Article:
Extramural study requires devotion and ongoing dedication. This is so much easier to sustain when you enjoy the process, like a favourite hobby, and when you don't feel alone. After nearly 20 years providing academic correspondence courses in theology, we have learned how to make home study more collegiate, more supportive and more successful for you.
That's why our distance tutors keep in contact with course participants during the whole course process... with ongoing help, comments and encouragement.
This course covers key elements in Presbyterian identity from Celtic Scotland to the present day, including the Reformation, the Westminster Confession, the development of presbyteries and assemblies, the rise of revivals and overseas mission, and the story of Presbyterianism in Aotearoa New Zealand. The final module looks at issues such as leadership, baptism and initiation, worship, controversy and mission. This provides an opportunity to grow your understanding of Presbyterian Christianity and relate it to your interests and ministry.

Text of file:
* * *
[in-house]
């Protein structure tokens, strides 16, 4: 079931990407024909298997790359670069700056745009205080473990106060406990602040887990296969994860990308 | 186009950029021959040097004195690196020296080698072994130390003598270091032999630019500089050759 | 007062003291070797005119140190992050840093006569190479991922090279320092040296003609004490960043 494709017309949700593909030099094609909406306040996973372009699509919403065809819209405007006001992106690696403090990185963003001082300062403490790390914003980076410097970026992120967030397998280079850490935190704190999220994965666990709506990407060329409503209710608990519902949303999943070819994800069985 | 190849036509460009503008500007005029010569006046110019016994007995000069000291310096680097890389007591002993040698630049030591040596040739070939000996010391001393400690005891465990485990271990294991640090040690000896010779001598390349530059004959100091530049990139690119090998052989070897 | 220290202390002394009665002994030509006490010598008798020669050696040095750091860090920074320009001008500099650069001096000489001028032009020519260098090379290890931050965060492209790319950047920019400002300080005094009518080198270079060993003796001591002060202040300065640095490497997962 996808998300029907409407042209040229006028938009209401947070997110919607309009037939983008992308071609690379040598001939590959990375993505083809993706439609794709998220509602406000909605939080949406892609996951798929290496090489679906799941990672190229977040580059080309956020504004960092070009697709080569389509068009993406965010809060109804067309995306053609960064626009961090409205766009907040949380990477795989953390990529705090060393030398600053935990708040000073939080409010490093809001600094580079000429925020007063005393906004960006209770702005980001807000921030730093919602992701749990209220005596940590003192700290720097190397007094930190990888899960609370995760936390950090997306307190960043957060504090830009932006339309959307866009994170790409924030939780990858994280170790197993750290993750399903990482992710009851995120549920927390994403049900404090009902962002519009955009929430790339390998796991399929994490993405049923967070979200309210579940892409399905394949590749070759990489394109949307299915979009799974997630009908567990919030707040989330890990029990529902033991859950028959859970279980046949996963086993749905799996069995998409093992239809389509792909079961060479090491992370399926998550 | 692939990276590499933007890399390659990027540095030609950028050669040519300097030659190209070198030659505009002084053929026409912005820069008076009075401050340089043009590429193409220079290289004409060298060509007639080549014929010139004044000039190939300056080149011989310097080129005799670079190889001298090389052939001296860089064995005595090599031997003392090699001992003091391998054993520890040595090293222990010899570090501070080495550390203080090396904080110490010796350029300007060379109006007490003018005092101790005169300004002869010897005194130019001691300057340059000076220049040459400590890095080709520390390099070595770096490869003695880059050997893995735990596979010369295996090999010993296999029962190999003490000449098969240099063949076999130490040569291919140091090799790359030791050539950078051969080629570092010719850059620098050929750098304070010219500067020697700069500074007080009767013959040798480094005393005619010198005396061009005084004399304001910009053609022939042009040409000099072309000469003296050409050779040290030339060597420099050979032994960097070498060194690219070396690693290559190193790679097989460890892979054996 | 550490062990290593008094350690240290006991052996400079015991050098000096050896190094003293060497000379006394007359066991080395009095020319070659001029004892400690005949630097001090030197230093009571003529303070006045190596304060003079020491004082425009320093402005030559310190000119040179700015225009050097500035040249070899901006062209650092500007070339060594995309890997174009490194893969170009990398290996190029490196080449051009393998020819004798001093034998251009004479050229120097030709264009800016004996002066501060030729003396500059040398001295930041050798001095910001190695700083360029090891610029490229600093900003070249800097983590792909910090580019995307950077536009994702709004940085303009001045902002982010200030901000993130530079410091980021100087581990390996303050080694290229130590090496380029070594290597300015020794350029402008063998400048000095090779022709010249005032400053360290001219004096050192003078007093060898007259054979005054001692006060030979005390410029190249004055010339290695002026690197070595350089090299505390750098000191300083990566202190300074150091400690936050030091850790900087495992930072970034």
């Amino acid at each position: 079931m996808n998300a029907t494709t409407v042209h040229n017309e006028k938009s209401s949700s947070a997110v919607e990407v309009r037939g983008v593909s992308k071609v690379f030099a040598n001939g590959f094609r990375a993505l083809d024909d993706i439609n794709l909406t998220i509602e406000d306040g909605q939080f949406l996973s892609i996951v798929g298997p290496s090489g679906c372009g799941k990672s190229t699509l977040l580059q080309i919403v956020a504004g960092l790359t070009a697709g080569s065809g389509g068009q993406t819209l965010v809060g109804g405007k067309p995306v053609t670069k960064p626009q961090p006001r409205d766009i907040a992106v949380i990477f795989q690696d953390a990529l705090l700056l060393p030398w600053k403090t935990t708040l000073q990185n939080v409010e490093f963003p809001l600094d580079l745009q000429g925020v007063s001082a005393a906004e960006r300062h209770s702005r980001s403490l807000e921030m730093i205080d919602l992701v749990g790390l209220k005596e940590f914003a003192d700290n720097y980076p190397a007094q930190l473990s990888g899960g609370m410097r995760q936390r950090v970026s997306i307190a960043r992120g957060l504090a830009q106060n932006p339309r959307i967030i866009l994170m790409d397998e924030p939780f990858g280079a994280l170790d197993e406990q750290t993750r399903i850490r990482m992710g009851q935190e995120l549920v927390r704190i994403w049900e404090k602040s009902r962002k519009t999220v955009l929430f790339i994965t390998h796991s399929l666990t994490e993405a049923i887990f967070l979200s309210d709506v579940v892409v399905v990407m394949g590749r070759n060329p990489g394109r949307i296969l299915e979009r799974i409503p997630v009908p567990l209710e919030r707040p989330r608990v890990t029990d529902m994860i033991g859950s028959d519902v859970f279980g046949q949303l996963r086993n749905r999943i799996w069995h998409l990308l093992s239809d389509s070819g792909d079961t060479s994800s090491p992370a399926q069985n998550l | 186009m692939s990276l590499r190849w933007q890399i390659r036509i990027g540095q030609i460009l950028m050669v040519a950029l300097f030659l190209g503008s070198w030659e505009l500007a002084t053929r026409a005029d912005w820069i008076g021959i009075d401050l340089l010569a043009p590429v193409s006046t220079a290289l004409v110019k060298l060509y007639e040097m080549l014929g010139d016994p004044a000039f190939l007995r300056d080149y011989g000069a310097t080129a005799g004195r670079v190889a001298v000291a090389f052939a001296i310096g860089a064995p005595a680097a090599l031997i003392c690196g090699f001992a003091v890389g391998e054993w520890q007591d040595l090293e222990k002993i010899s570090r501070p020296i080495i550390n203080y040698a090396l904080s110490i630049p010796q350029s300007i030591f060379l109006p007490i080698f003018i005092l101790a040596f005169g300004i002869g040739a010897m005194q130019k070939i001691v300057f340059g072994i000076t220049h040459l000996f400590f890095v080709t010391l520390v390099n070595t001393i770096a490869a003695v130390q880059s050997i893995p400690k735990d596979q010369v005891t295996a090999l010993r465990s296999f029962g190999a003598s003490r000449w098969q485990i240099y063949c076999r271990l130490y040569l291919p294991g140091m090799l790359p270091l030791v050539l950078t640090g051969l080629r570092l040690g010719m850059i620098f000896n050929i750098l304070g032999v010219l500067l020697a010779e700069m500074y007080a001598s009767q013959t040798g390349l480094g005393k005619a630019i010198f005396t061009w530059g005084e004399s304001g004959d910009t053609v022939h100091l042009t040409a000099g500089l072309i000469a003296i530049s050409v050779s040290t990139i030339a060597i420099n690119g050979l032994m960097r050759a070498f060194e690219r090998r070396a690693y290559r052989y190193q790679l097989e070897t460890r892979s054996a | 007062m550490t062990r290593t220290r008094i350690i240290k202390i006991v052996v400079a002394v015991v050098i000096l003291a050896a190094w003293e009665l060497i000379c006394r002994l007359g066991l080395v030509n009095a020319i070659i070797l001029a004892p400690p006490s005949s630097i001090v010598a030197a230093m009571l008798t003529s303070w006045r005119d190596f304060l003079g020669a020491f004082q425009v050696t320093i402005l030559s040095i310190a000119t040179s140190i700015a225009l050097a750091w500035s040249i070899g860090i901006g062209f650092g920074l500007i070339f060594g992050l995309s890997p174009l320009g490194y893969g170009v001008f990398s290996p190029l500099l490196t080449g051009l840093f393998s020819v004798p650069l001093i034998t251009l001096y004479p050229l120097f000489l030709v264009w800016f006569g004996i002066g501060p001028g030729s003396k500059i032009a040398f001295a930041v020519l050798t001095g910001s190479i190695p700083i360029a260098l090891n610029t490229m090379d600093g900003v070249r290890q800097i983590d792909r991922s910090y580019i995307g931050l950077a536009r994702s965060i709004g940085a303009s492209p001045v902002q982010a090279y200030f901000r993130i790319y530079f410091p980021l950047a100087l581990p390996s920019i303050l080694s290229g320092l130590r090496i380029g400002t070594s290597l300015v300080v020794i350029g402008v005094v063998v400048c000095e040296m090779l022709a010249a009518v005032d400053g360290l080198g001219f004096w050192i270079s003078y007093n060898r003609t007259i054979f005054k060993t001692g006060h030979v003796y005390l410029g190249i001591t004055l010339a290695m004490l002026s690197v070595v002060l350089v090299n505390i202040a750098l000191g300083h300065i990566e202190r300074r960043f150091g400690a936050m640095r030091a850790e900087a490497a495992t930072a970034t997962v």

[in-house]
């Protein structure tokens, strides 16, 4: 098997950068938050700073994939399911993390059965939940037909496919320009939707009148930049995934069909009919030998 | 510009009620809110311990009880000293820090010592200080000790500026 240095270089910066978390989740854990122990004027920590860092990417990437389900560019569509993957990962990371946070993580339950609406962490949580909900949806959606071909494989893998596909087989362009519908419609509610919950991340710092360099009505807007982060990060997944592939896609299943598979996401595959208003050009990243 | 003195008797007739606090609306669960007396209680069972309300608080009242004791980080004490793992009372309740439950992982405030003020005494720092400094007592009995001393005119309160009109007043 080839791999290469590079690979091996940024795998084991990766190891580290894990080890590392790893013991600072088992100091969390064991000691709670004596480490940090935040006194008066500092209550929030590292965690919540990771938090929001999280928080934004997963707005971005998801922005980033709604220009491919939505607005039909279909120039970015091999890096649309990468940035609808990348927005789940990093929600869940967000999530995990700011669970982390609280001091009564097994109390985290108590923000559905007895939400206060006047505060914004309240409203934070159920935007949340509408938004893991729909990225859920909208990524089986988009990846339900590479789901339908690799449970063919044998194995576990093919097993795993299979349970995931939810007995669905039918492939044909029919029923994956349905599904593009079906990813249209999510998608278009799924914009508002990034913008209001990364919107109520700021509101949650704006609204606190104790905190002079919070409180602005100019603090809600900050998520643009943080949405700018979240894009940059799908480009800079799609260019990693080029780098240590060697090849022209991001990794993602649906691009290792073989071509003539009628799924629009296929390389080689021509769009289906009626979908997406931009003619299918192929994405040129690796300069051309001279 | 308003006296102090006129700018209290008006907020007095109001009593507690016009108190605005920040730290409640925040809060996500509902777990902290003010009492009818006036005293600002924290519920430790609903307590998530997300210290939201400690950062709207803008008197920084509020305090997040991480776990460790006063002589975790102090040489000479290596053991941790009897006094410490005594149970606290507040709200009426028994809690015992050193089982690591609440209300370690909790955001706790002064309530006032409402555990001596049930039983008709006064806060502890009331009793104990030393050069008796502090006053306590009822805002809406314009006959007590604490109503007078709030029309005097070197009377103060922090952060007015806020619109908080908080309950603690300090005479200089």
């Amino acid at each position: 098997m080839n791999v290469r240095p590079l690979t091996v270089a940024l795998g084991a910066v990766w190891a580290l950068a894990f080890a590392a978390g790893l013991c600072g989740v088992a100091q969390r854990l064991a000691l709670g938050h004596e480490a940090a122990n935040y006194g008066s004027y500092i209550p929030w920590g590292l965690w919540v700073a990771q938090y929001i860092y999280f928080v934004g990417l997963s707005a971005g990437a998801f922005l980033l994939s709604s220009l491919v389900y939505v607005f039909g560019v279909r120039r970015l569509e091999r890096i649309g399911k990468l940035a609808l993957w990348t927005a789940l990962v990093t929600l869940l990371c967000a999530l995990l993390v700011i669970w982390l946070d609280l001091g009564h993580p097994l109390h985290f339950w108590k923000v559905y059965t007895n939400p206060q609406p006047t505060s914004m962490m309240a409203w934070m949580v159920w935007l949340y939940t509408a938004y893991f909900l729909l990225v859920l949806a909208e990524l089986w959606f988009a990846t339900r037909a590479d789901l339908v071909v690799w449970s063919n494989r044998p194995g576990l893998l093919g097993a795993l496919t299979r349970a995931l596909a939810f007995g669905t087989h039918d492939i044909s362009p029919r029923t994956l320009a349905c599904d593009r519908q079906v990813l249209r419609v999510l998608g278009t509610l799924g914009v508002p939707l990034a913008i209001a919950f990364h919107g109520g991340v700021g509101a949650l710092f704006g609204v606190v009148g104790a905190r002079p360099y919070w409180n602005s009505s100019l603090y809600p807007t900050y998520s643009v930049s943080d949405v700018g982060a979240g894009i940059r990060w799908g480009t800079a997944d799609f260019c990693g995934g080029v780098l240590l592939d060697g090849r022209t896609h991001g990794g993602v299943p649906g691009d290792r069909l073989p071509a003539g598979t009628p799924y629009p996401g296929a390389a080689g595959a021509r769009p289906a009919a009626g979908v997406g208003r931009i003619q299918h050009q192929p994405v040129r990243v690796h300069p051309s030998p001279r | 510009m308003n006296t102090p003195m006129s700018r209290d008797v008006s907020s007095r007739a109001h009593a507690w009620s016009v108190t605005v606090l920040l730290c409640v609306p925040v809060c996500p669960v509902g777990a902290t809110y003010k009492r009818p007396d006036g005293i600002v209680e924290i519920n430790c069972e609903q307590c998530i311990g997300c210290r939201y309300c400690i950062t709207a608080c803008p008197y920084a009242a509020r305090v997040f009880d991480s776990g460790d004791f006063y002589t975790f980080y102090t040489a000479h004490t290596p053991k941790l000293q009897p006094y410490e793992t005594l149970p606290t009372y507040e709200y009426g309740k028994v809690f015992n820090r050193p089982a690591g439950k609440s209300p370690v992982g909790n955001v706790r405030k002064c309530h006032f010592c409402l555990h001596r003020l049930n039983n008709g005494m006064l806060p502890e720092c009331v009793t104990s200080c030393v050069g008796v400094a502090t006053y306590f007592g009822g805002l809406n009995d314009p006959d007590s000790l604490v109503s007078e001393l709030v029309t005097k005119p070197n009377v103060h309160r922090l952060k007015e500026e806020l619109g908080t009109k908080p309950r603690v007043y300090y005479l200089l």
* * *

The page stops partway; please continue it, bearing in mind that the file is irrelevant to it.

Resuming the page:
The course has 3 modules, each with 5 topics. There is no exam but the grade is based on email discussions for each topic and the essay assignment at the end of each module. It is possible to start the course either with the first module in May or the second module in July. Discussion with friends is strongly encouraged as part of the process. Reliable web access and email is essential, preferably broadband.
To visit the current website enter the year (eg 2013) instead of the word "YEAR" in the following address.
Sunshine, Glenn. The Reformation for Armchair Theologians, Westminster John Knox Press, 2005
Davidson, A.K. Christianity in Aotearoa: A History of Church and Society in New Zealand, Wellington. Education for Ministry, 3rd edition, 2004
Reference Book: Dennis McEldowney (ed.) Presbyterians in Aotearoa, 1840-1990. Presbyterian Church of N. Z., 1990. (Access to this book is desirable though not essential.)